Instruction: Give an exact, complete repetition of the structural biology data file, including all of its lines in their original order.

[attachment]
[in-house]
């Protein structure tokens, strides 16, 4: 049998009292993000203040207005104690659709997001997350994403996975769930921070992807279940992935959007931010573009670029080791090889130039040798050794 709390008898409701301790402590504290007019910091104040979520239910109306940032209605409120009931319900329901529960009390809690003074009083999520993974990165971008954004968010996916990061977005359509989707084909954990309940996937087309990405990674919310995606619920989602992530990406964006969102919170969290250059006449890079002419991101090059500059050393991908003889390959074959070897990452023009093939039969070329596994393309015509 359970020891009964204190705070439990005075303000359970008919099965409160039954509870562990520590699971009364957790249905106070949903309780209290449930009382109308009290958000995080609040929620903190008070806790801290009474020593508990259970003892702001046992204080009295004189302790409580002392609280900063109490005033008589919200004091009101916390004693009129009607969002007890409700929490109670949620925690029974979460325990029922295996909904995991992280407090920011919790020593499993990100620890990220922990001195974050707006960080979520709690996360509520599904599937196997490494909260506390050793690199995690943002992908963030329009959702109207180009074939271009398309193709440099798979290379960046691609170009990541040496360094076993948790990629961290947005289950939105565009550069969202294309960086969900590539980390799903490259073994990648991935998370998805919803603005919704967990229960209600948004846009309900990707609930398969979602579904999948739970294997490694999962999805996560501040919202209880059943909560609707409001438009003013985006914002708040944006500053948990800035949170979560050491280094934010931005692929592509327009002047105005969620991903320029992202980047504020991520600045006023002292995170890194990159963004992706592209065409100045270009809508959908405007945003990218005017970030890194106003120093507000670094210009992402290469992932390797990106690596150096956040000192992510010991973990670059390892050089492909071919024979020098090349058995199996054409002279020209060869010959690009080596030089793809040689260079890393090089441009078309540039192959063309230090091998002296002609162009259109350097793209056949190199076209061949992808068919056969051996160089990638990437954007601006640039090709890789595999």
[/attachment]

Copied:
[in-house]
């Protein structure tokens, strides 16, 4: 049998009292993000203040207005104690659709997001997350994403996975769930921070992807279940992935959007931010573009670029080791090889130039040798050794 709390008898409701301790402590504290007019910091104040979520239910109306940032209605409120009931319900329901529960009390809690003074009083999520993974990165971008954004968010996916990061977005359509989707084909954990309940996937087309990405990674919310995606619920989602992530990406964006969102919170969290250059006449890079002419991101090059500059050393991908003889390959074959070897990452023009093939039969070329596994393309015509 359970020891009964204190705070439990005075303000359970008919099965409160039954509870562990520590699971009364957790249905106070949903309780209290449930009382109308009290958000995080609040929620903190008070806790801290009474020593508990259970003892702001046992204080009295004189302790409580002392609280900063109490005033008589919200004091009101916390004693009129009607969002007890409700929490109670949620925690029974979460325990029922295996909904995991992280407090920011919790020593499993990100620890990220922990001195974050707006960080979520709690996360509520599904599937196997490494909260506390050793690199995690943002992908963030329009959702109207180009074939271009398309193709440099798979290379960046691609170009990541040496360094076993948790990629961290947005289950939105565009550069969202294309960086969900590539980390799903490259073994990648991935998370998805919803603005919704967990229960209600948004846009309900990707609930398969979602579904999948739970294997490694999962999805996560501040919202209880059943909560609707409001438009003013985006914002708040944006500053948990800035949170979560050491280094934010931005692929592509327009002047105005969620991903320029992202980047504020991520600045006023002292995170890194990159963004992706592209065409100045270009809508959908405007945003990218005017970030890194106003120093507000670094210009992402290469992932390797990106690596150096956040000192992510010991973990670059390892050089492909071919024979020098090349058995199996054409002279020209060869010959690009080596030089793809040689260079890393090089441009078309540039192959063309230090091998002296002609162009259109350097793209056949190199076209061949992808068919056969051996160089990638990437954007601006640039090709890789595999």